A Manitoba cattle farmer involved in a fatal highway collision has been acquitted of impaired driving, despite a judge’s belief he tried to cover up evidence he had been drinking at the time of the accident.
Instead, Frankie Kehler was convicted of a single count of failing to stop at the scene of an accident.
Thirty-year-old Adam Sinclair was struck down by a truck on Highway 6 near Ashern after his own vehicle rolled over into the ditch and he wandered back onto the road on May 4, 2019.
Kehler, who testified he initially thought he had struck an animal, told court he didn’t start drinking until arriving home and before calling 911.
“In my view, the only reasonable inference from Mr. Kehler’s conduct and bizarre explanations is that he knew he had hit a person and that he started to drink when he got home to camouflage the fact that he had been drinking before the accident.” — Justice Shawn Greenberg
Justice Shawn Greenberg said she didn’t believe Kehler but ruled the evidence of an RCMP forensic alcohol specialist who calculated his blood alcohol level was compromised by incomplete information.
"I reject Mr. Kehler’s evidence that he did not know his truck struck a person and his testimony does not raise a reasonable doubt about his intent," Greenberg ruled in a written decision released last month. "In my view, the only reasonable inference from Mr. Kehler’s conduct and bizarre explanations is that he knew he had hit a person and that he started to drink when he got home to camouflage the fact that he had been drinking before the accident."
Kehler was not charged with impaired driving causing death, as both Crown and defence lawyers agreed even a sober driver would not have been able to avoid hitting Sinclair.
Court heard at trial Kehler and his wife had spent the evening with friends at the Moosehorn Hotel bar, celebrating his wife’s birthday, before leaving for home around 2:30 a.m.
Around that same time, Sinclair and his girlfriend Sonya Sumner were driving south on Highway 6 when Sumner, who was behind the wheel, swerved to miss hitting an animal, lost control of the vehicle and rolled into the ditch.
“There is no dispute that Mr. Kehler could not have avoided hitting Mr. Sinclair. By all accounts, it was very dark and Mr. Sinclair was wearing dark clothing.” — Justice Shawn Greenberg
Sumner, who broke her ankle, had dragged herself to the road to flag down a vehicle when about 25 minutes later Sinclair, who had been knocked unconscious, walked onto the highway, appearing dazed and waving his arms. He was immediately struck by a truck which did not stop.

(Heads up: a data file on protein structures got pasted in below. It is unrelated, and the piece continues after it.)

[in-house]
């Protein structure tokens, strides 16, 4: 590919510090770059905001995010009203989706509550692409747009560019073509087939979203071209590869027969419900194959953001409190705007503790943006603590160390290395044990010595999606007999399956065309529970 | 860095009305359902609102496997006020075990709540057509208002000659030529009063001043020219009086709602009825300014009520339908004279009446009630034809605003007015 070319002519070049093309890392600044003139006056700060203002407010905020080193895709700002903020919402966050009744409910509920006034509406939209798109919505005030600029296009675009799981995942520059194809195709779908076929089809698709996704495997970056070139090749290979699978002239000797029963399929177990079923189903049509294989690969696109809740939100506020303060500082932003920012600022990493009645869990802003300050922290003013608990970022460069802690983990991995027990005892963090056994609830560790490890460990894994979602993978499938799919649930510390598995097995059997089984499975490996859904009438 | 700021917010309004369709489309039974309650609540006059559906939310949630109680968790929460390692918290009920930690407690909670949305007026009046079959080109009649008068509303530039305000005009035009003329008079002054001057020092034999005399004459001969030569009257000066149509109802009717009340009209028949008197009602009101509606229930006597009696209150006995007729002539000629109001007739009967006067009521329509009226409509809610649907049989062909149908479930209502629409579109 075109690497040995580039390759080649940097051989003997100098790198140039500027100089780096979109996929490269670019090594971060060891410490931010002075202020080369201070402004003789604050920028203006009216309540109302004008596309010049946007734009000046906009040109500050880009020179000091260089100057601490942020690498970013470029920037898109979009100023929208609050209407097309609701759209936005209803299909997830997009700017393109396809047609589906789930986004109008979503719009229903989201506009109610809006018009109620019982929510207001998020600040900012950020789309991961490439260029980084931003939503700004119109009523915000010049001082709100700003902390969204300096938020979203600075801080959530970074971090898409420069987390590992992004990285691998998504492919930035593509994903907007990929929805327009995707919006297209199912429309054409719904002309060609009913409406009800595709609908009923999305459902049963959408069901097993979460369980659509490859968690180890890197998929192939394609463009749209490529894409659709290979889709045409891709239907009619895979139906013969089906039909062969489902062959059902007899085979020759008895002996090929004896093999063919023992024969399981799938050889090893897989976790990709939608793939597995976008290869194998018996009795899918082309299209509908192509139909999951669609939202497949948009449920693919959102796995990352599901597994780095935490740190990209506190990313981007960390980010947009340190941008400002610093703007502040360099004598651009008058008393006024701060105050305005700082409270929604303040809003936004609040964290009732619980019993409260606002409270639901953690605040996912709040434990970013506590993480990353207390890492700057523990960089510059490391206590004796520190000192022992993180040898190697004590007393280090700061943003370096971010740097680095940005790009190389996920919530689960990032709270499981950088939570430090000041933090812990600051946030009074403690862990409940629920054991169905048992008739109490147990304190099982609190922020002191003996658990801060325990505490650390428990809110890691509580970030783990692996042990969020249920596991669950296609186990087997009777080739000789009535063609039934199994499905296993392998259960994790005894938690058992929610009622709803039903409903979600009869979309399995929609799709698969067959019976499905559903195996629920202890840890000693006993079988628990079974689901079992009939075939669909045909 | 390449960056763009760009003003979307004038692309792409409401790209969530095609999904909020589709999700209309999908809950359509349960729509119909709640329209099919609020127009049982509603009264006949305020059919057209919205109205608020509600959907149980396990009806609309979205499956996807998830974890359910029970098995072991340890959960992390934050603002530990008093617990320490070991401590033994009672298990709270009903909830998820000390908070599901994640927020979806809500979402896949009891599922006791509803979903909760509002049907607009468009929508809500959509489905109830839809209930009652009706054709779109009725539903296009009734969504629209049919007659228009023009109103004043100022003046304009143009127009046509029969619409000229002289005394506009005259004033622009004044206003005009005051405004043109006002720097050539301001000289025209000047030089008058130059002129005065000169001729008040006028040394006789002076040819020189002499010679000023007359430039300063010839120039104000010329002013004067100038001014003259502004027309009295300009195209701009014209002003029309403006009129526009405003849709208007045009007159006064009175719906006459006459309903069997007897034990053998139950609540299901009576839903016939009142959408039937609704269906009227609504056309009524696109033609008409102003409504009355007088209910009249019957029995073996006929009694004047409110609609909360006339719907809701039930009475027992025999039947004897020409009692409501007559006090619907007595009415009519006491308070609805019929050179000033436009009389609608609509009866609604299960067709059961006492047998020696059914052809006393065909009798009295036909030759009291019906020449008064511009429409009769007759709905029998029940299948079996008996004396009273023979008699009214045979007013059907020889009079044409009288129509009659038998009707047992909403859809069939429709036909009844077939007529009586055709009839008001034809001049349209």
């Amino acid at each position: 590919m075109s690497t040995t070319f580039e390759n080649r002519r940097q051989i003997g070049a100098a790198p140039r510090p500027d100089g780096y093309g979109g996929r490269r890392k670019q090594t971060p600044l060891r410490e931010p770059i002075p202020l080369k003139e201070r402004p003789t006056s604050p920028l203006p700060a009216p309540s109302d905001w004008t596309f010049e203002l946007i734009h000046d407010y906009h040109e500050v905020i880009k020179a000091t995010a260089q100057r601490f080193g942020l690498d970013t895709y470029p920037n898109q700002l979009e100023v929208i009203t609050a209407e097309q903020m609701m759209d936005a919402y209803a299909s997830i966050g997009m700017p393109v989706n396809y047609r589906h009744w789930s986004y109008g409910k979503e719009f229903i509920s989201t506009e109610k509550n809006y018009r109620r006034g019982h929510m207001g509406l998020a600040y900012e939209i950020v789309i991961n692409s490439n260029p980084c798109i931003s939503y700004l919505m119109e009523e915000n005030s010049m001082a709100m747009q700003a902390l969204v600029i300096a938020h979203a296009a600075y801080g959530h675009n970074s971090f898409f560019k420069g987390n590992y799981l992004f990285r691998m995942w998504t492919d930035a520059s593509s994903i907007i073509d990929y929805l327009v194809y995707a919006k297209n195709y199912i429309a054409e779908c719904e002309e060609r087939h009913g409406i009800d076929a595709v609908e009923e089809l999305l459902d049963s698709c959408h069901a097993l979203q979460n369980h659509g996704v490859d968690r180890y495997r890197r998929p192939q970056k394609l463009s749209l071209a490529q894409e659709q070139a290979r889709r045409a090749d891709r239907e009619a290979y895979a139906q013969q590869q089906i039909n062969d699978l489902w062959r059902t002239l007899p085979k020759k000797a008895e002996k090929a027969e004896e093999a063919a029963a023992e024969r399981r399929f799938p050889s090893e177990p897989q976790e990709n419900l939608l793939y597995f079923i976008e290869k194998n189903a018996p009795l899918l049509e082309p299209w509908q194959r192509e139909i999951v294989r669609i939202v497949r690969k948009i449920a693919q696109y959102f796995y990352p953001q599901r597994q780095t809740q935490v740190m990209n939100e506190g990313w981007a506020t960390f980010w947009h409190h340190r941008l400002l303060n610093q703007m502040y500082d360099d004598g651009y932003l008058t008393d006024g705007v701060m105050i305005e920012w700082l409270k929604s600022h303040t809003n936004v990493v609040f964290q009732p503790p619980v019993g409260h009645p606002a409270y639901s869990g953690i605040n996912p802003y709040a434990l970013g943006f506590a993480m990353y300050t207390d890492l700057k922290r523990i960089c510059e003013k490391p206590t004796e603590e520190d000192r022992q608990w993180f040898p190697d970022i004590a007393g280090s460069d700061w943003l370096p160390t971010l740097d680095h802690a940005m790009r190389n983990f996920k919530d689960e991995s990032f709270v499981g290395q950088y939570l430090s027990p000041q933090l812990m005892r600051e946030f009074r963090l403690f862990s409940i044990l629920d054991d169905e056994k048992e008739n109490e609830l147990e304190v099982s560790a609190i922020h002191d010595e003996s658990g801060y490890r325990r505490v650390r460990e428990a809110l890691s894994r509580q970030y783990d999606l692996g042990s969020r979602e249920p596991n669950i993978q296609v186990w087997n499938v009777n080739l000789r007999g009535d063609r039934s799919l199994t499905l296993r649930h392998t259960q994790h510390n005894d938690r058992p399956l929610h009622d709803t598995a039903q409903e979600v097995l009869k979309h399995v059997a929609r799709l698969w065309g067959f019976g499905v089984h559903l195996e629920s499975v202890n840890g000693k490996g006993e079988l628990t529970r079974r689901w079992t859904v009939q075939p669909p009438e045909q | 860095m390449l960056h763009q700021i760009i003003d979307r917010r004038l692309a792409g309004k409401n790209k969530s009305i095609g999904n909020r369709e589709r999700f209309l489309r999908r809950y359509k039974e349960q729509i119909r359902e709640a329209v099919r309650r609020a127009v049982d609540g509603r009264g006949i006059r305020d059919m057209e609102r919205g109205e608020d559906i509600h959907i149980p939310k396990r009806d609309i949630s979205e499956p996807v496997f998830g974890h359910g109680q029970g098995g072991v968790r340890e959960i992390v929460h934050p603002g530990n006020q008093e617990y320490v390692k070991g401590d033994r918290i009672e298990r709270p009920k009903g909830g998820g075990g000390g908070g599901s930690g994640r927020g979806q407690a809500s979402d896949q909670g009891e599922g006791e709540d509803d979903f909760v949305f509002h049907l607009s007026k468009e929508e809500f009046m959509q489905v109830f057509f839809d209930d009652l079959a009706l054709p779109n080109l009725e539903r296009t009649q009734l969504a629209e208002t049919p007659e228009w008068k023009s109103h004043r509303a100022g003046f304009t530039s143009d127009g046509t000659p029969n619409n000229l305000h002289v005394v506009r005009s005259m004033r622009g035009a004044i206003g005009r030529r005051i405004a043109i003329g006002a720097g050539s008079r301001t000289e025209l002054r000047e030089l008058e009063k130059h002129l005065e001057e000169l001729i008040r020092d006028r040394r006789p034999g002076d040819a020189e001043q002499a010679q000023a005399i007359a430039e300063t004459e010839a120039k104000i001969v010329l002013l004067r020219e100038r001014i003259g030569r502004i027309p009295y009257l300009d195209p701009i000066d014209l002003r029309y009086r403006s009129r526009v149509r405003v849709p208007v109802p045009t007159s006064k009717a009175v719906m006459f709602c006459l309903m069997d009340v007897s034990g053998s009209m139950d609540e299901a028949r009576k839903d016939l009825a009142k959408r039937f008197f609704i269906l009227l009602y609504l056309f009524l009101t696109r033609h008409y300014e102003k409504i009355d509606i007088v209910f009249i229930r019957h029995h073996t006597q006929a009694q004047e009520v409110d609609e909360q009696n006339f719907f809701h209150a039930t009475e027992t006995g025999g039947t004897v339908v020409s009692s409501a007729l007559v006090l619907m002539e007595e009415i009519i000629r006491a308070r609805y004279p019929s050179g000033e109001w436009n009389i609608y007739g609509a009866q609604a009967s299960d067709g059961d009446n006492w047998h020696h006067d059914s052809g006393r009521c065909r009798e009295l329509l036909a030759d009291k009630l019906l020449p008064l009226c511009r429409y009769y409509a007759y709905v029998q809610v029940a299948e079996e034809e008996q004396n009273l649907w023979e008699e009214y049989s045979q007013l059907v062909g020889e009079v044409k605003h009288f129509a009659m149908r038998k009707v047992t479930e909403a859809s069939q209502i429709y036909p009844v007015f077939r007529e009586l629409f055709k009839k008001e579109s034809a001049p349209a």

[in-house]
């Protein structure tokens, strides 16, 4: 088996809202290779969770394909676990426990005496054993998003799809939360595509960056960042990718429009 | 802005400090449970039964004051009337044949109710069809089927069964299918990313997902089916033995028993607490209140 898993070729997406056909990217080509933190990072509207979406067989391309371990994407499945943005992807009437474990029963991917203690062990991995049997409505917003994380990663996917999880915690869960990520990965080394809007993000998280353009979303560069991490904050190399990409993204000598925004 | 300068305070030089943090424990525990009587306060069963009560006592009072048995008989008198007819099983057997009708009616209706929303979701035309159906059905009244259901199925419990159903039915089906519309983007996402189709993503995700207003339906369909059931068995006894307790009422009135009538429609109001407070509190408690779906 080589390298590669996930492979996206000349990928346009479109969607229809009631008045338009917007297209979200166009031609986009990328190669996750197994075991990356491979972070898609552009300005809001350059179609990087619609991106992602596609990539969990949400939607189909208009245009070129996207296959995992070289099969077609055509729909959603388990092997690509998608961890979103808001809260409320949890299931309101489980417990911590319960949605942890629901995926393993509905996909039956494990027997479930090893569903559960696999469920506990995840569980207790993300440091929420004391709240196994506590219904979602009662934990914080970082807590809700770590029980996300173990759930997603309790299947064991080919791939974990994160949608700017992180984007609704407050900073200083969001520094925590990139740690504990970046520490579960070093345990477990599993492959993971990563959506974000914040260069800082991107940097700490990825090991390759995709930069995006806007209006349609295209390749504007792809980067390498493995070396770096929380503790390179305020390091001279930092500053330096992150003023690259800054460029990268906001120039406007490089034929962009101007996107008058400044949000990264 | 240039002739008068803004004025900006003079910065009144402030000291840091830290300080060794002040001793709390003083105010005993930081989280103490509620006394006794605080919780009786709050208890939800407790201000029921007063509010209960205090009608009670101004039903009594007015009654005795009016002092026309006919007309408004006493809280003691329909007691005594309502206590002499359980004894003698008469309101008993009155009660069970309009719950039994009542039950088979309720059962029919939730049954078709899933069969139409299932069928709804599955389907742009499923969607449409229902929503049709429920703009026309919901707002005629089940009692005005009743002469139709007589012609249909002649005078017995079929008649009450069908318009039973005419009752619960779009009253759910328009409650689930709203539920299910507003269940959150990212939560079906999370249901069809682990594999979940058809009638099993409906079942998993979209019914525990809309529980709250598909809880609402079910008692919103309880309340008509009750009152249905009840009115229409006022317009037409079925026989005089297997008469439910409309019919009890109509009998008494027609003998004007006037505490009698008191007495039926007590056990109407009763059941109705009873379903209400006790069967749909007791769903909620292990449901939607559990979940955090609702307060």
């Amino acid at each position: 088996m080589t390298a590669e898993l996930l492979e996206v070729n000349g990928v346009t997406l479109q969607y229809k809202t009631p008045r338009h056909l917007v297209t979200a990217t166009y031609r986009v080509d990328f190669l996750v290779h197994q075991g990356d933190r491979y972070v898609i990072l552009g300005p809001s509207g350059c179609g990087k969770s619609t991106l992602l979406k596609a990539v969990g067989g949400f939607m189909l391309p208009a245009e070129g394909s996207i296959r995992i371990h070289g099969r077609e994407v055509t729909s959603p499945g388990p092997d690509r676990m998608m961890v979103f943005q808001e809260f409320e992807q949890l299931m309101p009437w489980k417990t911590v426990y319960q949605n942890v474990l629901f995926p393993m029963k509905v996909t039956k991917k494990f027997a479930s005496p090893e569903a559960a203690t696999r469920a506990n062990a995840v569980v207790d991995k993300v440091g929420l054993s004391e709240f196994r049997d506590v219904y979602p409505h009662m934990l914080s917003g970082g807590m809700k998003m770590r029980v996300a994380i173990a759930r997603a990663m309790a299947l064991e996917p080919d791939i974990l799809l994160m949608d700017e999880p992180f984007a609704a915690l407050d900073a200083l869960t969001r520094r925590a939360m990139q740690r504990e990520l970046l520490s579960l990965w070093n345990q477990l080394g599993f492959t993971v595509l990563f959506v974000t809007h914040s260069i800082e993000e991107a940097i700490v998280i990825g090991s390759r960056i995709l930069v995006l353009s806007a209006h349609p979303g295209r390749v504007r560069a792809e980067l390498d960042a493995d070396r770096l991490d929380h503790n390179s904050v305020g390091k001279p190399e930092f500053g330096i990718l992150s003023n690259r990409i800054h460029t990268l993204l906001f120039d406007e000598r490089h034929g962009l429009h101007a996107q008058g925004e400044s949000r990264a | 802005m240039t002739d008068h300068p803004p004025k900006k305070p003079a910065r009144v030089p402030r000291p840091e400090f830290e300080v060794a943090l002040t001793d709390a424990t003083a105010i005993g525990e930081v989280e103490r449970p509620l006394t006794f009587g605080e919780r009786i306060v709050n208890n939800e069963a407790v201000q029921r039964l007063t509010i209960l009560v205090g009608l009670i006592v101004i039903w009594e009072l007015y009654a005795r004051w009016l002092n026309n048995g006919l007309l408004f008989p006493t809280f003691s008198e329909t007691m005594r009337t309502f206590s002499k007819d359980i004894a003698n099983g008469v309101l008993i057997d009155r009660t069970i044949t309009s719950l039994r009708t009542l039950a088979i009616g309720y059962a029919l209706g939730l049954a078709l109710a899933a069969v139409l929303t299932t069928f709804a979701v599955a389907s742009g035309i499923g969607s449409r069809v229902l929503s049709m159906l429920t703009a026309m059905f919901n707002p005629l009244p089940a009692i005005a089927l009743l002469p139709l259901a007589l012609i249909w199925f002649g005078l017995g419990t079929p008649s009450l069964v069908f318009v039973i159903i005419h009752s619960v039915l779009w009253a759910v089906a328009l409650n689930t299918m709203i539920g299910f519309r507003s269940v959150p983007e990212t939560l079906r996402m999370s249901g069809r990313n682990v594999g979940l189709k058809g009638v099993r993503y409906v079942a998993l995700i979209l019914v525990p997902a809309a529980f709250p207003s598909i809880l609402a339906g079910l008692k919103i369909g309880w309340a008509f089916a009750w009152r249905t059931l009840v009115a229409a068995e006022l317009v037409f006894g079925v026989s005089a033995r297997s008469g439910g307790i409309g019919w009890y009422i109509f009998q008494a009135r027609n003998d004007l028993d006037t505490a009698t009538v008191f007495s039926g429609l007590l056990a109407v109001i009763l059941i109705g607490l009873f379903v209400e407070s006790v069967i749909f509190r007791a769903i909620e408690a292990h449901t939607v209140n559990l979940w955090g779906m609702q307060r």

Sumner was able to flag down another driver, who called 911 at 3:20 a.m.
"There is no dispute that Mr. Kehler could not have avoided hitting Mr. Sinclair," Greenberg said. "By all accounts, it was very dark and Mr. Sinclair was wearing dark clothing."
Kehler didn’t call 911 until 4:15 a.m., a full hour after he and his wife had arrived home.
Kehler, who claimed he was the designated driver and did not drink at the bar that night, told court he opened a new bottle of whisky when they got home and started to drink. He said he went outside an hour later to check the damage on his truck and only then realized he may have hit a person, not an animal, and called 911.
Kehler said he had four drinks — equivalent to 17.6 ounces, the amount missing from the whisky bottle — before police arrived, seized the liquor and arrested him for impaired driving.
Breath samples Kehler provided between 8:10 a.m. and 8:30 a.m. suggested Kehler would have had a blood-alcohol reading of between .211 and .263 if the accident occurred at 3:25 a.m., the RCMP expert testified.
That estimate, however, was based on a precise estimate of when the collision occurred, which was not clear, and an assumption that Kehler did not drink after arriving home, Greenberg said.
Asked to adjust her estimate on the assumption Kehler drank something when he got home, the RCMP expert testified he would have had to consume less than 11.3 ounces of alcohol to be legally impaired while driving.
"To convict Mr. Kehler, there must be sufficient evidence to support that assumption," Greenberg said. "But the only evidence as to what, if anything, Mr. Kehler drank came from Mr. Kehler.
"The Crown argues that I should not believe Mr. Kehler drank as much as he said he did," she said. "But even if he exaggerated how much he drank, there is no evidence that Mr. Kehler did not or could not have consumed 11.3 ounces of alcohol and nothing that would allow me to draw that inference."
Kehler will be sentenced for failing to stop at the scene of an accident at a later date.
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